I chatted for 3-4 hours today with a patent lawyer who plays on the same cricket team. He agrees on the premise that it will be extremely difficult to invalidate the patent. Personally looking at the patent I can see how it's methods are different enough from all previous patents in the same area.
The Ipix patent for example has no mention of removing radial distortion from the image nor does it mention seam blending options. These differences are far more than needed to make the '400 patent valid based on any pre-existing patent.
Half the problem seems to be a large number of people responding have a fundamental lack of understanding of why the patent system exists. This in itself is very worrying.
The patent system was created to offer inventors government protection for their inventions. In return the inventor would publish in the public domain the specifications, methods or processes within the invention.
One of the MAIN purposes of having these in the public domain was to ENCOURAGE and ALLOW other inventors to improve on existing inventions. From reading existing patents and looking at the prior art unfortunately it seems like the '400 patent is an improvement on what went before. Just because patent '400 has fisheye input and cubic output doesn�t mean it infringes on anything.
What becomes difficult is providing the correct prior-art to debunk the patent. Simply coughing up QTVR images from 1995 proves nothing. What you need is interface examples and applications proving the existence of multi-band blending and error corrected blending. Thinking back to 2001 the only blending I can remember for spherical output was basic feather blending and pixel value averaging.
Unfortunately I think the only way to get one up on these guys is to force their hand somehow and have them take someone to court for infringing the patent. This will NEVER happen as they know their claims are bogus.
In the UK the letters that they're sending would be classed as harassment and you could in-turn take them to court. It seems like this isn't the case in the US.
I have one more email to compose later on regarding the claims these guys could make and win. After that I'm done.
On 1 May 2011, at 19:08, Scott Witte wrote:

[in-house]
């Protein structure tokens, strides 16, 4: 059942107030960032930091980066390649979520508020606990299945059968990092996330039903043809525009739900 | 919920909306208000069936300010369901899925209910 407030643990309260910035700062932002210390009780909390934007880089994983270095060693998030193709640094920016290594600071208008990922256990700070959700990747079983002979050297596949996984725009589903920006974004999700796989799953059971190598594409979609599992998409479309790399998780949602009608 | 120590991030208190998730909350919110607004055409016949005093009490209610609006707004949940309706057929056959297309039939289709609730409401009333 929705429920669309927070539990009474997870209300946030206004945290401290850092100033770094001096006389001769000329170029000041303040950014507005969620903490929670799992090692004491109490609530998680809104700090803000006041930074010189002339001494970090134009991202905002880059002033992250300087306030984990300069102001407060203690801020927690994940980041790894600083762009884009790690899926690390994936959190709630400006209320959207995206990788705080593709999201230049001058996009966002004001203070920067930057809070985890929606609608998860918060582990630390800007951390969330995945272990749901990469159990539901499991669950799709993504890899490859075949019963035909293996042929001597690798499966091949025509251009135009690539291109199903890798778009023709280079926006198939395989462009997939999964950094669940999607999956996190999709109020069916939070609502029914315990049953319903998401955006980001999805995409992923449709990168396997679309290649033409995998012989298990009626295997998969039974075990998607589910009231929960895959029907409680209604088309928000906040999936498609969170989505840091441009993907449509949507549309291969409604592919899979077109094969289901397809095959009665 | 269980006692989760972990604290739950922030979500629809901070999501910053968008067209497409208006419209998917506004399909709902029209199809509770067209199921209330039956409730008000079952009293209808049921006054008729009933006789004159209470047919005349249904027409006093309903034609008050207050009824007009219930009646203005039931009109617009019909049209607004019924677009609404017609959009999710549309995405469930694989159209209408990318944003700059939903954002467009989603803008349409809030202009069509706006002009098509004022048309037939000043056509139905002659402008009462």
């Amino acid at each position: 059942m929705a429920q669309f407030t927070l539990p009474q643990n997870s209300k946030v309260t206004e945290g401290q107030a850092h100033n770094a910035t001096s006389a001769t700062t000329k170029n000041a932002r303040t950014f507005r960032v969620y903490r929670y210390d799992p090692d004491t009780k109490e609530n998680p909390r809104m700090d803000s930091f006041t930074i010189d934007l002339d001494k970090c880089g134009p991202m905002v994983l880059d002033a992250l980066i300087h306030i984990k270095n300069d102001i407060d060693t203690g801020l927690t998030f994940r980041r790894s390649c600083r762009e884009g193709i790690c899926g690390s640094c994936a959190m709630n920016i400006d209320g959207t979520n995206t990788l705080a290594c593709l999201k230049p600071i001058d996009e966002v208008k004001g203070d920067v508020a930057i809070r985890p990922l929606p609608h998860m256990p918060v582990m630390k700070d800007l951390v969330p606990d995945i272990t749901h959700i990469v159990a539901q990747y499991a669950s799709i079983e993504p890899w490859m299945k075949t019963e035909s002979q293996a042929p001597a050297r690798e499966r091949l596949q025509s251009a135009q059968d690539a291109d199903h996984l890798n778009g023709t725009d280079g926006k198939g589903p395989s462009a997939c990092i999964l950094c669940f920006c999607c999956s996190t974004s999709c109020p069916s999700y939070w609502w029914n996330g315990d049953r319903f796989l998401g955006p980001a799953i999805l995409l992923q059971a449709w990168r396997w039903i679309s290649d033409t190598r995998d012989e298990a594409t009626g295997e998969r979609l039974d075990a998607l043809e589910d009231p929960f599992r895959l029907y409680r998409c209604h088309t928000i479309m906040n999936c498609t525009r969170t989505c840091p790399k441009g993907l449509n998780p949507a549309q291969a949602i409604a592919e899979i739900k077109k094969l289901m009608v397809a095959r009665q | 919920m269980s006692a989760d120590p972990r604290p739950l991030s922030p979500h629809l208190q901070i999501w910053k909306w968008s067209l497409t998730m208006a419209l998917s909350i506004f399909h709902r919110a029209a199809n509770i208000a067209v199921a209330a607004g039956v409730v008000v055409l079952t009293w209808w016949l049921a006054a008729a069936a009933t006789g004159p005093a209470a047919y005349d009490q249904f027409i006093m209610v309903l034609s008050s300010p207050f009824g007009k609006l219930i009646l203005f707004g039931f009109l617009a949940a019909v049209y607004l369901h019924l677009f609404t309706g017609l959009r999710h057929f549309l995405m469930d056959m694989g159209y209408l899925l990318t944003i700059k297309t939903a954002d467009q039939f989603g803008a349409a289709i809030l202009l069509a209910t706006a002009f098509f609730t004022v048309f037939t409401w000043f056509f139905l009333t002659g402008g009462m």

> You have obviously spent a lot of time pouring over this patent, which
> is appreciated. You have your interpretation but as you can see from
> discussions here (not just with me) those interpretations are anything
> but certain no matter how sure you may be of them yourself. None of us
> are patent lawyers, although David clearly has the most real world
> experience with patents. Personally, I'm more willing to go with the
> studied opinion of well respected patent lawyers than anyone here,
> including my own.
> You continually suggest better, cheaper solutions like an informative
> website and a form letter from a lawyer. All this has been thoroughly
> evaluated and often tested, such as the lawyer letter. It doesn't work
> nearly as well as you think or as we hoped. No matter how reasonable,
> logical or obvious the alternatives may seem, the real world experience
> demonstrates that. One reason it took so long getting to this point was
> because of our due diligence exploring the alternatives.
> You still seem to think we are making some uninformed knee jerk
> decisions without considering alternatives. I hoped my and other's
> contributions would have demonstrated the contrary. I'm sorry it hasn't,
> but I'm getting the impression there may be nothing that can convince
> you otherwise. Is that correct?
> Regarding the single fisheye video surveillance, you are probably right.
> It apparently was two fisheyes and mentioned as an application so it may
> not have much applicability to the iPix patent I was thinking of. (It
> has been nearly a year since I read this through myself.)
> In the end, arguing the merits of the patent is counter productive. It
> is how the patent is being used and the effect that is having and will
> continue to have on our industry and incomes that matter. That is why it
> needs to be dealt with.
> Scott Witte
> Member, IVRPA
> [Non-text portions of this message have been removed]
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